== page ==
Hopes grow for broad use of stem cell technologies in Vietnam

Published: 21/03/2010 05:00



Over three decades after the world discovered stem cells, Vietnam began its first research. Tuoi Tre’s weekend magazine reports on the development of stem cell technology in Vietnam.

A blood cancer patient treated by stem cell at the HCM City Hospital for Blood Transfusion and Hematology.

The first applications of stem cells

The HCM City Blood Transfusion and Hematology Hospital blazed the trail. In 1995, the first bone marrow transplants were done there on a cancer patient from nearby Dong Nai province. Fifteen years later, this patient is in good health and living with his wife and two children.

A little later, the hospital sent a group of doctors and technicians to Japan to study stem cell transplant procedures. Eight of the nine stem cell transplants that the hospital implemented from 2001 to 2009 have been successful. One patient died owing to liver failure. The hospital used umbilical cord blood samples provided by the Japan umbilical cord blood bank in four operations and then from the HCM City umbilical cord blood bank for the subsequent cases.

Dr. Huynh Nghia, who has participated in many stem cell transplant operations, said that in successful cases, transplanted cells grow well. However, the lifespan and the quality of the transplanted cells and the life of patients depend on many factors. Patients with cancer of the blood often survive for eighteen to twenty-four months more after the transplantation. Some child patients of blood cancers are still alive after operations in 2002 and 2005.

Dr. Nguyen Dinh San, a lecturer at the Hanoi University for Natural Sciences, is one of six heart patients who received stem cell therapy and are very healthy now.

In late 2007, San had a coronary. Doctors of the National Cardiovascular Hospital decided to treat this case by inserting a stent. Because San’s heart was still only pumping weakly, doctors decided to additionally treat him by injecting stem cells.

Dr. Pham Manh Hung of the National Cardiovascular Hospital, who chairs the experimental project to treat heart disease with stem cells, said that doctors took 200 milliliters of San’s bone marrow and from this, extracted 10 milliliters of stem cells for injection to the patient’s coronary artery.

After over two years of treatment with stem cells, “I can teach 8-12 hours a week. I also supervise final essays and tutor high-school students for university entrance exams,” Dr. San said.

The first research groups

Among the many Vietnamese institutions conducting stem cell research and application are the National Burn Institute, some military hospitals, Pham Ngoc Thach Medical University, HCM City and Hanoi Universities for Natural Sciences, the the Biotechnology Institute, National Centre for Science and Technology, Mekophar, HCM City Eye Hospital, HCM City Medical University, and the Central Blood Transfusion and Hematology Hospital.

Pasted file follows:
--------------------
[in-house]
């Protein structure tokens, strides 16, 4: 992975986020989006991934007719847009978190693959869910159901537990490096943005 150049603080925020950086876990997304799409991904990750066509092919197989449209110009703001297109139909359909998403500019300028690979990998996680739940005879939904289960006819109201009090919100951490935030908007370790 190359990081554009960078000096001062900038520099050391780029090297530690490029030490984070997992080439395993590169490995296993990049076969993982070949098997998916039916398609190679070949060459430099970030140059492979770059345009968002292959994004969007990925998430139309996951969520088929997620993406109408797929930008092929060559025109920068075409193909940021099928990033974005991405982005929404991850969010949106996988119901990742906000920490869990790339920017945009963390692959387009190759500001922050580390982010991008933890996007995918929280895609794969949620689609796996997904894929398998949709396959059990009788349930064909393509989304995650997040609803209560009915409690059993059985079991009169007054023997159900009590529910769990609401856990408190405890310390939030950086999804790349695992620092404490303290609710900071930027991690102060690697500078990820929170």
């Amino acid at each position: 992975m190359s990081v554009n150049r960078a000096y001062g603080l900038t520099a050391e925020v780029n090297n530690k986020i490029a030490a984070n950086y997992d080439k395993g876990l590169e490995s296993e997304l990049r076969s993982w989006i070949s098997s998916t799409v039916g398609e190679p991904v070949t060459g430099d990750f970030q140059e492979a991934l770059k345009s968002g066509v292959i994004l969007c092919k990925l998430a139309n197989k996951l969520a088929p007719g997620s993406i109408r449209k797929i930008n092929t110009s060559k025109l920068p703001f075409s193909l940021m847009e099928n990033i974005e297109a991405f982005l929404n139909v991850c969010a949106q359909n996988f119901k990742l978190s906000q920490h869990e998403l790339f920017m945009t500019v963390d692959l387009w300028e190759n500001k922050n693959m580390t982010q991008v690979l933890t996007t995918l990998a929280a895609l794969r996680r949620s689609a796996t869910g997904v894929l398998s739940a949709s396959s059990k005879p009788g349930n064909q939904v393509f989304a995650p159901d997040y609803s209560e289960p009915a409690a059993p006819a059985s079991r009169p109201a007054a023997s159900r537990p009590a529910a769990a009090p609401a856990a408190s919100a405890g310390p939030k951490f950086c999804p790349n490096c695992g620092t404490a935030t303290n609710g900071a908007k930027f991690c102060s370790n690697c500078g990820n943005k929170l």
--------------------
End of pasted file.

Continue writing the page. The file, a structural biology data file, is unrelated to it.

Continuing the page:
At the age of 75, Professor Tran Van Be talks animatedly about stem cell research. Be wears many hats; he is chairman of the Vietnam Blood Transfusion and Hematology Association, Chairman of the Hematology Faculty of Pham Ngoc Thach Medical University and Director Emeritus of the HCM City Center for Blood Transfusion and Hematology. In the latter post, Be has chaired many projects on hematology, blood transfusion and stem cell transplants.

Whether doctors could use blood from the umbilical cords of newborn babies for transfusions was the subject of research work carried out from 1997-2000. The answer was ‘yes.’ Current research projects at the HCM City Hospital for Blood Transfusion and Hematology started from this answer.

Though Professor Be is technically retired, he and co-workers are still working to find out the answer to another difficult question: how to multiply the volume of stem cells. The volume of stem cells taken from each blood sample is only enough to transplant to a person of less than 50kg in weight.

“Some countries combine stem cells from the blood in two or three umbilical cords which have the same Human Leukocyte Antigen (HLA) when they transfuse a patient. Because its hard to match HLA, we are trying to multiply stem cells, but the biggest worry is hidden infection, which can cause genetic variability in the future,” Prof. Be said.

Dr. Nguyen Tan Binh, director of the HCM City Blood Transfusion and Hematology Hospital and Director of the Pham Ngoc Thach Medical University, performed the first stem cell transplant operations with Prof. Be. Recently, the HCM City Blood Transfusion and Hematology Hospital inaugurated its umbilical cord blood bank, which can keep over 10,000 umbilical cord blood samples.

“We have prepared everything that’s needed, from equipment to human resources, to build a standard laboratory on hematology and immunology in transplants,” said Dr. Binh. His group and Prof. Be are learning to differentiate stem cells extracted from umbilical cord blood samples into various tissues like skin, cartilage, bone and myocardium tissues.

Phan Kim Ngoc, chief of the stem cell laboratory at the HCM City University for Natural Sciences, said that a small started researching stem cells in 1999 with several members. The group now has grown to include nearly 60 members.